The 16-month assessment by Fisheries and Oceans Canada and the Great Lakes Fishery Commission found that the Chicago Area Waterway System posed the biggest risk for invasion. Once inside Lake Michigan, the carp could spread throughout the lakes within 20 years with severe ecological impacts, according to the report.

“There are plenty of places in the basin where Asian carp could reproduce, there is plenty of food there, and they could eat the waste product of zebra mussels and other invasive species,” said Marc Gaden, communications director at the Great Lakes Fishery Commission.

“Within 50 years, the spread would be complete and the full implications and impact of this would be felt in the basin,” he added. “The disconcerting part of that is there is no way of controlling Asian carp and we’ll be watching this unfold for the rest of our lives.”

The corps has developed a four-part strategy to tackle aquatic invasive species problems. The electric barrier currently in place in the Chicago Sanitary and Ship Canal, near Romeoville southwest of Chicago, is part one. The barrier constantly pulses electricity to deter fish from nearing the locks, which maintain the flow of the Chicago River and allow boat traffic to navigate the waterway. 

The system interconnects the Chicago River and Lake Michigan with the Des Plaines, Illinois and Mississippi rivers.

The second part is monitoring location. Telemetry, or tagging, is used to keep track of the numbers of aquatic species. Several hundred fish are currently tagged and the corps can track their movement up or downstream.

Efficacy studies make up the third part. These look at potential ways around the electirc barrier and if the electricity is working at its optimal parameters, Schreiner said.

Efficacy studies also include testing water samples for traces of environmental DNA, or eDNA, that signals the presence of Asian carp. Study results released in February suggest that the eDNA traces found in Chicago-area waterways are not from live Asian carp and do not indicate that an Asian carp invasion is imminent. EDNA testing in Chicago-area waterways began in 2010.

“These fish are miles and miles and miles away and the scientists have said that they haven’t moved north in six years,” said Margaret Frisbie, executive director of Friends of the Chicago River, a nonprofit that works to preserve and improve Chicago waterways environmentally and economically. “That really tells you that we have more breathing room to deal with these problems. It is still very serious and we’re committed to figuring out what the final strategies are, but hopefully lawsuits and threats of closing the Chicago locks are off the table.”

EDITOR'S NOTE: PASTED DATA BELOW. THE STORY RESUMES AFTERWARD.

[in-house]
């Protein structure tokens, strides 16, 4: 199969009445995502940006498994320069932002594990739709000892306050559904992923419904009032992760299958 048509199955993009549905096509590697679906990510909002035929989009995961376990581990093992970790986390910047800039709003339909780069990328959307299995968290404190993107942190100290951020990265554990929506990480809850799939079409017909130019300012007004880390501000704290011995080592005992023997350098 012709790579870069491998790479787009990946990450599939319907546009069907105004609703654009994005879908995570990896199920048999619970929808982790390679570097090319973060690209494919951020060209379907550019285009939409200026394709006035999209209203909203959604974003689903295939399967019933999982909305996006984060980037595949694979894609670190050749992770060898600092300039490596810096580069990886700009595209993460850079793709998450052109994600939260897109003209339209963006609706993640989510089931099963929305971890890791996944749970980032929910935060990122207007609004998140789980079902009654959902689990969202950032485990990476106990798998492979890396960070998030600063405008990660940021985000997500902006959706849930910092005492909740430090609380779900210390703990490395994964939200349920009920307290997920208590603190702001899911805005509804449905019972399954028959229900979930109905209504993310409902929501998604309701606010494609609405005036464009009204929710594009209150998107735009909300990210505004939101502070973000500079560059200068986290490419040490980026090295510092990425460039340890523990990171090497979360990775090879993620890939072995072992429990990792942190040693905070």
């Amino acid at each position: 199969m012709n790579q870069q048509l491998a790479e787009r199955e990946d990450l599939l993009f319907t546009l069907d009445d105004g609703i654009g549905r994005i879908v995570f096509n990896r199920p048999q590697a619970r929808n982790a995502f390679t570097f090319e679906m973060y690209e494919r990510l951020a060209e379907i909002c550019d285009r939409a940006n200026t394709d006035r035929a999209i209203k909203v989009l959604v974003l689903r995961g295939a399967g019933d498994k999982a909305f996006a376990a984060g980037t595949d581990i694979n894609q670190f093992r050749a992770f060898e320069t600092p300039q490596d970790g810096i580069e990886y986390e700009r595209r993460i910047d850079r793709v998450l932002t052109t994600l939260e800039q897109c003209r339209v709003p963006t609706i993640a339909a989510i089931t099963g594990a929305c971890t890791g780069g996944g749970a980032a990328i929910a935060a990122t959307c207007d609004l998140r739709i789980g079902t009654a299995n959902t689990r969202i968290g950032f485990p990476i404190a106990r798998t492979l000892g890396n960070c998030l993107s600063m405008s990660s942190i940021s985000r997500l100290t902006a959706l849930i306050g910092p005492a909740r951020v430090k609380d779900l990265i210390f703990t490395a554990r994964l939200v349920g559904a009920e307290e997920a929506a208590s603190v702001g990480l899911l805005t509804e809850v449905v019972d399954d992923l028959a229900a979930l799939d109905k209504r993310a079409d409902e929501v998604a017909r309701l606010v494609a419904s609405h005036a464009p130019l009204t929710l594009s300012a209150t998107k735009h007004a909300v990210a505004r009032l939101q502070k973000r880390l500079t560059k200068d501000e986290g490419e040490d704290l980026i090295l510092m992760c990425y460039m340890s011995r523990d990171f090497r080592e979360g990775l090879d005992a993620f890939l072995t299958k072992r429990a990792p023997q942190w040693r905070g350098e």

Closing the Chicago lock system pemanently is one proposed measure to prevent the spread of invasive species from the river system to Lake Michigan and the other Great Lakes. This solution, while creating a physical barrier to prevent invasive species transfer, would create significant problems when weighed against considerations such as shipping traffic, urban flooding and recreation on the river. Many are also concerned about the aesthetics of a building a concrete barrier in place of the lock system, which forms part of Chicago’s shoreline.

The Great Lakes Mississippi River Interbasin Study, called GLMRIS, is the fourth component of the corps’ strategy and addresses questions about long-term solutions for invasive species prevention. Possible solutions vary from complete separation of the Chicago and Mississippi water basins to maintaining existing preventative measures indefinitely.